Have you ever played blackjack, roulette, Texas Hold’em or other casino table games in which the chips were dirty and disgusting? When casinos do not regularly clean or replace their plastic, clay, or ceramic tokens, the filth on the chips accumulate into dotted black or gray deposits that I call “chip crud.”
Chip crud reminds me of the thousands of round splotches on sidewalks and streets where irresponsible gum chewers carelessly discard their wad instead of throwing it in the trash. When the wad is new, it usually ends up on the bottom of your shoe or wedged in between the toes of your dog’s paw. When the gum has been stepped on all day or continuously rolled over by tires, it becomes a permanent part of the leopard-like, spotted pavement. Ridiculous.
If I had enough time and motivation, plus access to a chemical laboratory, I’d submit a sample of casino chip crud to have its composition analyzed. I suspect it would be a combination of dirt, skin, cigarette ash, e coli, hair, lotion, sweat, lint, gum, dander and make-up. Couple that with the things that everyday casino patrons come in contact with during the course of the average day, I bet that chip crud would also show traces of chocolate, stripper glitter, Chap-Stick, boogers, tuberculosis, pumpkin flavored vodka, urine, marijuana, Nacho Cheese Doritos, dental floss, beer, cocaine, urine, feces, plum-pudding, and moose semen.
While driving to Oklahoma a few summers ago, I stopped at a Native American reservation casino which had the worst chip crud that I’ve ever seen. I was so appalled by the quantity and denseness of the gunk on the chips that I considered leaving. However, it was the only casino around that offered an ante-free game of double-deck blackjack. [Casinos in Oklahoma are required to charge twenty-five cents to a dollar ante per hand as a tax. During some promotions, the house “absorbs” the tax by paying the player’s ante]. I had to put up with chip crud or pay a high per hand premium somewhere else.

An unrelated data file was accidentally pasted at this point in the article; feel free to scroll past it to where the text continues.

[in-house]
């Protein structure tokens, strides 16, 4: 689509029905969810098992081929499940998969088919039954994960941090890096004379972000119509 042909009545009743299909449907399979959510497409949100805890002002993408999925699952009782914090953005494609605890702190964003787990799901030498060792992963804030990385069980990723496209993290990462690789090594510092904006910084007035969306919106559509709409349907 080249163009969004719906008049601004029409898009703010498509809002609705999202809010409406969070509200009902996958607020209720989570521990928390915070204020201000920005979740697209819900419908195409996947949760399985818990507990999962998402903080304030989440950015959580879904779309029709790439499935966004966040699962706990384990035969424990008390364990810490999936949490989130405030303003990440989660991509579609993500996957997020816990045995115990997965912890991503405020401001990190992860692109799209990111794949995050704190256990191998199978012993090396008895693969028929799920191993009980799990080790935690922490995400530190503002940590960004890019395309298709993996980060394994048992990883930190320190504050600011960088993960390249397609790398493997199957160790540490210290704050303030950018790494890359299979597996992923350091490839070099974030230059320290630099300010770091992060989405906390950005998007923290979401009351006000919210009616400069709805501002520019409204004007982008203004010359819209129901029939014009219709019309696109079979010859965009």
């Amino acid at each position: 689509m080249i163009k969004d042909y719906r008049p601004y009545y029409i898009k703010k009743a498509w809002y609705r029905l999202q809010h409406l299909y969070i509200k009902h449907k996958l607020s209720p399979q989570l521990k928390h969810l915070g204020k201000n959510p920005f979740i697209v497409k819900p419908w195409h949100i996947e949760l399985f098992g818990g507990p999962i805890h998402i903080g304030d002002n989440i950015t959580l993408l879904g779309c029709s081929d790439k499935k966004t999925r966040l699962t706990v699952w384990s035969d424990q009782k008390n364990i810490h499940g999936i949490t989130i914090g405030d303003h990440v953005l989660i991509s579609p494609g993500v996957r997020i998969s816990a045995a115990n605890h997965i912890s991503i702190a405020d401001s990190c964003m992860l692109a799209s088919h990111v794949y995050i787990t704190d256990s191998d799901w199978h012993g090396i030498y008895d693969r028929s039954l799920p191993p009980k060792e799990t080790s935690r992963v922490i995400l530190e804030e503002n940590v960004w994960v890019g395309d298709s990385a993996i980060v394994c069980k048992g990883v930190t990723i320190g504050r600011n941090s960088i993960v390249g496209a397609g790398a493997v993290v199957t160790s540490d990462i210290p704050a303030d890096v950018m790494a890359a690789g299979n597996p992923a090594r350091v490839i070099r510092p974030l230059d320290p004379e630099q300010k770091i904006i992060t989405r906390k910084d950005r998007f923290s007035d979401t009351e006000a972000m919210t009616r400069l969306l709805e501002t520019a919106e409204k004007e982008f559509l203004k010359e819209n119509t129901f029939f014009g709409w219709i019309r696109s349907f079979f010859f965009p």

I complained about the chips to the dealer and pit boss as soon as I bought in at the table. Crud was on almost every chip. “We know,” the dealer responded, “We get that complaint from everyone.” I questioned, “So why don’t you do something about it? Why don’t you clean the chips?” The pit boss said that it was, “…not his show.” A few minutes later, I gave the pit crew and all the other players at the table a show of my own. I grabbed a couple toothpicks and a cocktail napkin from a dispenser near the casino snack bar. When I had returned to the table, I placed the square napkin a few inches below and to the left of my stack of red and green chips. In between hands, I used the toothpick to scrape the dark crud off the chips in my pile. I then wiped the toothpick on the white napkin leaving numerous trails and small clumps of chip crud on the napkin’s surface. When I finished with my chips, I traded a $100 stack with the guy sitting next to me. He was supportive of the dreadful spectacle that I was making for everyone’s shock and my amusement. After awhile, the napkin resembled a Rorschach inkblot test. I held it up proudly, “Wow! This one looks like a pirate!”
“That’s disgusting!” a new dealer commented upon seeing the mess. I responded, “It sure is…and you touch this crap for eight hours a day. Think about that the next time you’re eating with your hands.”